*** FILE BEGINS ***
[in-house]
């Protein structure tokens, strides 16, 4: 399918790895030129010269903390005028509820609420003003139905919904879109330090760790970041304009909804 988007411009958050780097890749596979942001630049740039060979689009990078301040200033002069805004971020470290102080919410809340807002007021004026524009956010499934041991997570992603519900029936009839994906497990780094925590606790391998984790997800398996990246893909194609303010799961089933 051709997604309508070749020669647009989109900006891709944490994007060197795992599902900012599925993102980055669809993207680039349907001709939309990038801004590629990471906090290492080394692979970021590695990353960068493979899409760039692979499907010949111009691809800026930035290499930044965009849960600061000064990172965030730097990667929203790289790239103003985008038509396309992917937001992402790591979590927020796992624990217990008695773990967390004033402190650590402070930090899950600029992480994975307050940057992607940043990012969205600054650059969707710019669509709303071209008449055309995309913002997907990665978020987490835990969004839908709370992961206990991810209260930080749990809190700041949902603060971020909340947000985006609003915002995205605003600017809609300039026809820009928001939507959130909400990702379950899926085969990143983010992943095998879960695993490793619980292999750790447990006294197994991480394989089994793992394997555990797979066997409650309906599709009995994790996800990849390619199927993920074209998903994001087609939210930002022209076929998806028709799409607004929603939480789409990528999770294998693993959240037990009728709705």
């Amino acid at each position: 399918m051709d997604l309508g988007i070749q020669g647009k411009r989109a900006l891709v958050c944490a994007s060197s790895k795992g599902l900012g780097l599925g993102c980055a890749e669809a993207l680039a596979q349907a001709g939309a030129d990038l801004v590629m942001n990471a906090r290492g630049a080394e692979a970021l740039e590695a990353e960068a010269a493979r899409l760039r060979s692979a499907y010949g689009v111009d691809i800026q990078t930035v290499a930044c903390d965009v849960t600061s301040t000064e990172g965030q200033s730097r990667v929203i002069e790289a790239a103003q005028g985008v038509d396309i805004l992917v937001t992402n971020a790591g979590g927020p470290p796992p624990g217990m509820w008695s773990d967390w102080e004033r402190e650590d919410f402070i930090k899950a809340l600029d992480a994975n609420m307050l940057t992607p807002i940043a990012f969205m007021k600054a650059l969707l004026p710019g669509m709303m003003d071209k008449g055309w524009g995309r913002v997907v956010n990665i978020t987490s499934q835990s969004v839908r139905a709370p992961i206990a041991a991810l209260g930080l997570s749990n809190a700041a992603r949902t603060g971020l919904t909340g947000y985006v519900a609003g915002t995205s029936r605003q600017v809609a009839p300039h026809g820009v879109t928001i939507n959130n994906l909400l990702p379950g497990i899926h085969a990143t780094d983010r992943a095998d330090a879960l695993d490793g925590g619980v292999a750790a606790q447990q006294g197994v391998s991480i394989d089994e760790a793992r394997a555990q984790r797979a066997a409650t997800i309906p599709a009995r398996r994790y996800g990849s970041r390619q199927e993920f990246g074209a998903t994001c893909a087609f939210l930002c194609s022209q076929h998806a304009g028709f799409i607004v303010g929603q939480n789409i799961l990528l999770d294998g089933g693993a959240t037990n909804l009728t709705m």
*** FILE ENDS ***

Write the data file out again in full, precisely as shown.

[in-house]
């Protein structure tokens, strides 16, 4: 399918790895030129010269903390005028509820609420003003139905919904879109330090760790970041304009909804 988007411009958050780097890749596979942001630049740039060979689009990078301040200033002069805004971020470290102080919410809340807002007021004026524009956010499934041991997570992603519900029936009839994906497990780094925590606790391998984790997800398996990246893909194609303010799961089933 051709997604309508070749020669647009989109900006891709944490994007060197795992599902900012599925993102980055669809993207680039349907001709939309990038801004590629990471906090290492080394692979970021590695990353960068493979899409760039692979499907010949111009691809800026930035290499930044965009849960600061000064990172965030730097990667929203790289790239103003985008038509396309992917937001992402790591979590927020796992624990217990008695773990967390004033402190650590402070930090899950600029992480994975307050940057992607940043990012969205600054650059969707710019669509709303071209008449055309995309913002997907990665978020987490835990969004839908709370992961206990991810209260930080749990809190700041949902603060971020909340947000985006609003915002995205605003600017809609300039026809820009928001939507959130909400990702379950899926085969990143983010992943095998879960695993490793619980292999750790447990006294197994991480394989089994793992394997555990797979066997409650309906599709009995994790996800990849390619199927993920074209998903994001087609939210930002022209076929998806028709799409607004929603939480789409990528999770294998693993959240037990009728709705």
């Amino acid at each position: 399918m051709d997604l309508g988007i070749q020669g647009k411009r989109a900006l891709v958050c944490a994007s060197s790895k795992g599902l900012g780097l599925g993102c980055a890749e669809a993207l680039a596979q349907a001709g939309a030129d990038l801004v590629m942001n990471a906090r290492g630049a080394e692979a970021l740039e590695a990353e960068a010269a493979r899409l760039r060979s692979a499907y010949g689009v111009d691809i800026q990078t930035v290499a930044c903390d965009v849960t600061s301040t000064e990172g965030q200033s730097r990667v929203i002069e790289a790239a103003q005028g985008v038509d396309i805004l992917v937001t992402n971020a790591g979590g927020p470290p796992p624990g217990m509820w008695s773990d967390w102080e004033r402190e650590d919410f402070i930090k899950a809340l600029d992480a994975n609420m307050l940057t992607p807002i940043a990012f969205m007021k600054a650059l969707l004026p710019g669509m709303m003003d071209k008449g055309w524009g995309r913002v997907v956010n990665i978020t987490s499934q835990s969004v839908r139905a709370p992961i206990a041991a991810l209260g930080l997570s749990n809190a700041a992603r949902t603060g971020l919904t909340g947000y985006v519900a609003g915002t995205s029936r605003q600017v809609a009839p300039h026809g820009v879109t928001i939507n959130n994906l909400l990702p379950g497990i899926h085969a990143t780094d983010r992943a095998d330090a879960l695993d490793g925590g619980v292999a750790a606790q447990q006294g197994v391998s991480i394989d089994e760790a793992r394997a555990q984790r797979a066997a409650t997800i309906p599709a009995r398996r994790y996800g990849s970041r390619q199927e993920f990246g074209a998903t994001c893909a087609f939210l930002c194609s022209q076929h998806a304009g028709f799409i607004v303010g929603q939480n789409i799961l990528l999770d294998g089933g693993a959240t037990n909804l009728t709705m």